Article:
A fear of heights is a also a big issue but the plane does have to get off the ground and fly to make it to its destination therefore you will be travelling at a great height. The higher the better though as lower amount of fuel is required at higher altitudes. Flying thousands of feet above the ground also means aircraft avoid much of the bad weather people on the ground are subjected to.
Many people who are scared of flying are scared because they feel that they are not in control. Many people experience anxiety because of perceived control (or lack thereof) over a stressful situation. It is the opposite when driving a car, you are in the driving seat and in control, but up in the sky someone else is driving. Try taking your mind off the situation by distracting yourself with a magazine or book or listen to music.
The fear of falling is related to the fear of heights, I can't say much on this except planes don't just fall from the sky. If in flight you feel the aircraft 'falling' it will just be that sensation, in reality the aircraft could be changing direction. In turbulence when the aircraft hits an air pocket it can feel like its dropped hundreds of feet when it will only have been 10 feet. (I was working as cabin crew on long haul many years ago now and the plane did in fact drop around one hundred feet, there were no injuries due to everyone being strapped in, the end result, the pilots done what they needed to, there wasn't ever an option of the plane continuing to fall).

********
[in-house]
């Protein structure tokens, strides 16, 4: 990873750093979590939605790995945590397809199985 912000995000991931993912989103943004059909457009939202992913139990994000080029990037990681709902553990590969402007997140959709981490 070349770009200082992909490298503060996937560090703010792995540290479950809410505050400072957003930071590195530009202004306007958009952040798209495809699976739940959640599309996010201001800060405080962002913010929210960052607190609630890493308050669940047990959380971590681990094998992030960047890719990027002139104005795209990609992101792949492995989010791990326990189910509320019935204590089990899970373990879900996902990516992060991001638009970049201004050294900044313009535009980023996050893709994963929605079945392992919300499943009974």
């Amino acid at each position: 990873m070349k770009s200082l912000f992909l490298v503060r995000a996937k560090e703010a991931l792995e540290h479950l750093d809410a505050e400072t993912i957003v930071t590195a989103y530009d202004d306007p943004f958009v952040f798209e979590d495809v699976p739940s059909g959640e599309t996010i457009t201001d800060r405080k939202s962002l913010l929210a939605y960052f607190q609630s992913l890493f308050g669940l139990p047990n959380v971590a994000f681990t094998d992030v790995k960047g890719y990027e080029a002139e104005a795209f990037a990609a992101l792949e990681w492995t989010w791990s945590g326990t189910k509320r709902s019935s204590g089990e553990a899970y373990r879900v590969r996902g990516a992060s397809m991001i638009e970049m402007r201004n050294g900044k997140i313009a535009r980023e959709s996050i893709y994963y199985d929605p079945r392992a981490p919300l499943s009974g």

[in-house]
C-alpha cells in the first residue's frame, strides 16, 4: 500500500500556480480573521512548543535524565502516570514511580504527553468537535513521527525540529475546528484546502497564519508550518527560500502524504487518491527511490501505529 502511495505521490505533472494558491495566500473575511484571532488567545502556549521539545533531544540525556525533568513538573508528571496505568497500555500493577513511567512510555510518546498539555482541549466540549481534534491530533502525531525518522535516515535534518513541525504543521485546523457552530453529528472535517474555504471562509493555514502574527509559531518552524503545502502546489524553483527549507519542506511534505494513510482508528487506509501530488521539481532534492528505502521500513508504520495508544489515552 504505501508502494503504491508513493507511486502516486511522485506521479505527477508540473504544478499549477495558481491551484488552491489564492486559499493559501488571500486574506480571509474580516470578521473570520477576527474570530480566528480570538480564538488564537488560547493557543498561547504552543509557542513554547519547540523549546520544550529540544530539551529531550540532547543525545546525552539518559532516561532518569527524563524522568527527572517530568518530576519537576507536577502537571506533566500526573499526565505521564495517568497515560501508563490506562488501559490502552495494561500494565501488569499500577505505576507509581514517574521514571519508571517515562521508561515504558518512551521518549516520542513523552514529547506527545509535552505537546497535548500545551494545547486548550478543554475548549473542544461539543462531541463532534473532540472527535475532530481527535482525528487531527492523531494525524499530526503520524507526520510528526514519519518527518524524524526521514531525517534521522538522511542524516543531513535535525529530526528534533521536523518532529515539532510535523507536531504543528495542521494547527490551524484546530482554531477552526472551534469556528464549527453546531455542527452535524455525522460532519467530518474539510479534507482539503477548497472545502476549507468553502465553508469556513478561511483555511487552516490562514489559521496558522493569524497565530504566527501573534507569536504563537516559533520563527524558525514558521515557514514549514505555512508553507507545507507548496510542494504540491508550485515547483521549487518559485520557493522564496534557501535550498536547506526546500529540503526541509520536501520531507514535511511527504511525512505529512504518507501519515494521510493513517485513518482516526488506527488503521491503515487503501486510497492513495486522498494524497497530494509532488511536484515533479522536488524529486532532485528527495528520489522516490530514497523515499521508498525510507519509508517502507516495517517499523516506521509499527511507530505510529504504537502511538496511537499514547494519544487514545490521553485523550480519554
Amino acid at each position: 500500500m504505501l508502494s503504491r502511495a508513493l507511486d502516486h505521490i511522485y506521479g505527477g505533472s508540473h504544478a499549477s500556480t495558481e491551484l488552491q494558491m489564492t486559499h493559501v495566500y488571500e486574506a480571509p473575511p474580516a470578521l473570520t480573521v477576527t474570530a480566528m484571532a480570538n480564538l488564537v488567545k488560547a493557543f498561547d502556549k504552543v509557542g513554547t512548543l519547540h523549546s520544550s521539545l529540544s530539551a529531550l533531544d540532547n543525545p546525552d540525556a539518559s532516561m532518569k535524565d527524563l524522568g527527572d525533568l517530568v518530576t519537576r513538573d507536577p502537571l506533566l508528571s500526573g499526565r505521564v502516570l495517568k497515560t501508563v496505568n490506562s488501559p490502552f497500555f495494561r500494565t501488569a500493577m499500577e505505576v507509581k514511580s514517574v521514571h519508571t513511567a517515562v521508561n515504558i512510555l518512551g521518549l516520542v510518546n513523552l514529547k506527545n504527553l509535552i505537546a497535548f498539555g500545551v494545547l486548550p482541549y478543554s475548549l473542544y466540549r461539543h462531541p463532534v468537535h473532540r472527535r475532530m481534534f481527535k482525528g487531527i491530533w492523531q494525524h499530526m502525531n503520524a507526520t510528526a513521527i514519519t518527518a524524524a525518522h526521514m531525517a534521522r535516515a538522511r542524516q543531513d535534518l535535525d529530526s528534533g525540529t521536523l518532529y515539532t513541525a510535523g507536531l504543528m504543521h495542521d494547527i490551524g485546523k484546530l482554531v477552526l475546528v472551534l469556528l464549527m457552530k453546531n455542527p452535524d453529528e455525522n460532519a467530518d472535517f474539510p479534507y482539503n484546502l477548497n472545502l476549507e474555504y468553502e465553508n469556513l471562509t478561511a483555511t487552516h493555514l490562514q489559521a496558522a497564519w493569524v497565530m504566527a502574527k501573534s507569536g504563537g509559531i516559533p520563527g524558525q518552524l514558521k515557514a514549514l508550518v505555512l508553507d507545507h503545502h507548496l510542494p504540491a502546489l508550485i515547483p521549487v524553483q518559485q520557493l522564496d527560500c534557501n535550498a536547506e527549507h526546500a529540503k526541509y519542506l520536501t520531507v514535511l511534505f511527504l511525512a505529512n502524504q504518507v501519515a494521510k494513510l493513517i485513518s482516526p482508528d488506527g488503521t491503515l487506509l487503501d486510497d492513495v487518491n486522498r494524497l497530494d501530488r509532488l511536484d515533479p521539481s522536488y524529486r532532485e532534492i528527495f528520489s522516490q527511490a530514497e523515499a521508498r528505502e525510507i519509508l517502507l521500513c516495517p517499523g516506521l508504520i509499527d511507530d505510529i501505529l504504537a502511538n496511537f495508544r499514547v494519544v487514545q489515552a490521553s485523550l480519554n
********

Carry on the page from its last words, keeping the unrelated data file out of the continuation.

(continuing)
Weather is another issue which makes even the un-nervy feel a little panicked. Weather could be turbulence, thunder storms or even fog (which we get a lot of in the Channel Islands). From a little jolt to feeling like you are on the big dipper turbulence is a routine event when it comes to flying. Turbulence comes from jet streams (strong wind), wake turbulence (another plane passing by), cloud cover and stormy skies. Planes pass through turbulence all day, every day, and how often have you heard of an airplane actually crashing because of it? It just doesn't happen, the pilots have multiple radars and controls which they will first try avoid the turbulence or will notify the cabin by switching the seat belt sign on, therefore my biggest tip is to ALWAYS wear your seatbelt, turbulence could come as a surprise to the pilots too. Always just remember that turbulence is almost as never as bad as you think! Just relate turbulence to the sea being a little choppy whilst on a boat, or when you are driving and you go over a speed bump or bumpy road. Aircrafts are designed and tested to go way beyond what we normally expect from turbulence , planes are built to stay in the air. Have a watch of the extreme tests planes go through here . There are several severe turbulence incidents each year that get reported in the news. And inevitably, a handful of people get hurt. But if you have your seatbelt on, you'll be fine. The injuries come from hitting heads on the ceiling or being thrown around in the aisle. If you're seated with your belt on, it's like a roller coaster ride and nothing worse. I mention fog as in these scenarios it may be the case the pilots decide to abort the landing due to the poor visibility, this will happen last minute and the sensation of thinking you are about to land then being pinned to your seat again as the aircraft 'goes around' can feel odd and can cause panic, this scenario is perfectly fine though, just remain seated and await information from the flight crew, remember pilots have been trained in these scenarios!